When Varghese Moolan, chairman of Moolan’s Group, shifted base to Angamaly after a 30-year-long stay in Saudi Arabia, he wanted to do something worthy for the people here.
His earlier work in helping children from poor families undergo kidney transplantation prompted him to move in that direction. That’s when he stumbled on the cause of children who were in dire need of surgeries for heart ailments.
“There were organisations that took care of children who needed medical assistance in other fields, but heart ailment was one area where the treatment was still unavailable for many poor people. In Kerala, the only place where free treatment was available was Sree Chitra in Thiruvananthapuram, but there too one had to wait for over three years. That’s how I decided on a programme that provides free surgeries for children with heart ailment,” says Varghese Moolan.
Then was conceived the ‘Touch the Heart’ programme with the assistance of Apollo Group of Hospitals, Chennai. An amount of Rs one crore was set aside for this. “Though the initial plan was to provide medical assistance to over 100 children, the cost was too high,” says the businessman, who is the first entrepreneur in Saudi Arabia to get an investment licence.
As part of the initiative, a medical camp to identify children who needed treatment was held at Angamaly. Over 75 children were selected and those with serious ailments were referred for treatment. The initiative that was conceived one year ago has helped bring light into the lives of over 45 children at present.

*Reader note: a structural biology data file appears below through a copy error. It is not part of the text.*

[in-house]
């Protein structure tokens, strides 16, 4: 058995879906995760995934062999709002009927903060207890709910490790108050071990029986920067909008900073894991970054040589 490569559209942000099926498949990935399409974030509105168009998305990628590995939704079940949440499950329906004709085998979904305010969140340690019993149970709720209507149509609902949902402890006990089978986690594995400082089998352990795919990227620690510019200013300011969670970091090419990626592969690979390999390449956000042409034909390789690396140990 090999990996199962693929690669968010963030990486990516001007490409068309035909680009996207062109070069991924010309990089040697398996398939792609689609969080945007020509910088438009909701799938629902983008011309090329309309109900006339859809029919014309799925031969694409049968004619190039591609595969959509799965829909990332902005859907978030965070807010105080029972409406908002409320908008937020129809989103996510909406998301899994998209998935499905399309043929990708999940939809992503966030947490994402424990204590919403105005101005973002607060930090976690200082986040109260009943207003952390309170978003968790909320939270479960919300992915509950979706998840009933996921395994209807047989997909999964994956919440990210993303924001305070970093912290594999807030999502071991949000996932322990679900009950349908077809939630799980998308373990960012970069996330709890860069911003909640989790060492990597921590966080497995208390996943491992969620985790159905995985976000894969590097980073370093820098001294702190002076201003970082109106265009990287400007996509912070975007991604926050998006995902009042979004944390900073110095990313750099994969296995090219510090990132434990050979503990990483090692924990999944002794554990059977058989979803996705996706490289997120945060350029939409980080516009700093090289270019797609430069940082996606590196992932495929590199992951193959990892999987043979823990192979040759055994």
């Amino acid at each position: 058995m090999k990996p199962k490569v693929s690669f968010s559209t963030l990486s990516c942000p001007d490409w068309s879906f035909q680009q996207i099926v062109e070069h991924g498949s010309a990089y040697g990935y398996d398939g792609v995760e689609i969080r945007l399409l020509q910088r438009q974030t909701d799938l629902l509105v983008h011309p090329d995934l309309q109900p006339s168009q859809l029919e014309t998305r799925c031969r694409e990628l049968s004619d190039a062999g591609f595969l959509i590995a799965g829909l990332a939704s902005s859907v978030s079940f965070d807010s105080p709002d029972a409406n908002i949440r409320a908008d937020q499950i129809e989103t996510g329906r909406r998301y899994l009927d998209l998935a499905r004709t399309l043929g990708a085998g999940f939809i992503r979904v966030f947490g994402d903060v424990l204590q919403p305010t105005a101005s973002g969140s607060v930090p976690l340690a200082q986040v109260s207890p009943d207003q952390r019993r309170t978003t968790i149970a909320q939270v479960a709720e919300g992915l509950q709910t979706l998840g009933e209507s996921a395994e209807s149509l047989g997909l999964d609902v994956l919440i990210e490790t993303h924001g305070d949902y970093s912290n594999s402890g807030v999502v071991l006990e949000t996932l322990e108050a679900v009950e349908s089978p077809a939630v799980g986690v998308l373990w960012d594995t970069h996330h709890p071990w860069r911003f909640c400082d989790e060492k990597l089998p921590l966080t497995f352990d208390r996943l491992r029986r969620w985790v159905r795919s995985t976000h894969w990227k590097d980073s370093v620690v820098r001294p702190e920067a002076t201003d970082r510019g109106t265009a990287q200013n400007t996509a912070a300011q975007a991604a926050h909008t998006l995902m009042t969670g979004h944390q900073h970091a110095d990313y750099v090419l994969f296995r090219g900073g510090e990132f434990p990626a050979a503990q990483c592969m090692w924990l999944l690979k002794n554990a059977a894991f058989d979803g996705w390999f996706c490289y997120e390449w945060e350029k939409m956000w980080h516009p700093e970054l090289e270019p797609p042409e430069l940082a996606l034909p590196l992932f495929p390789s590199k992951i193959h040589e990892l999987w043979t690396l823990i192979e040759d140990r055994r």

However, Varghese Moolan is very grounded. “Those who benefited from the scheme expressed interest to meet me. But, all I tell them is to show their gratitude to God,” he says. But, he did create an opportunity for the people to get together during his son’s wedding. “They all came and met actor Suresh Gopi and shared their gratitude and pangs,” he adds.
He is hailed as one of the most successful Malayalee entrepreneurs, but Varghese Moolan says what awaited him was an entirely different experience when he relocated to Kerala. “I really feel Kerala does not provide a good ambience for business growth. Things are far more professional in West Asia,” says Varghese Moolan. He adds that, in fact, the attitude towards industrialists in Kerala needs to change if development has to happen.
Varghese Moolan, the brain behind the organisation Global Malayalee Council, was also instrumental in providing rehabilitation and safe departure for many illegal labourers who were stuck in Saudi Arabia.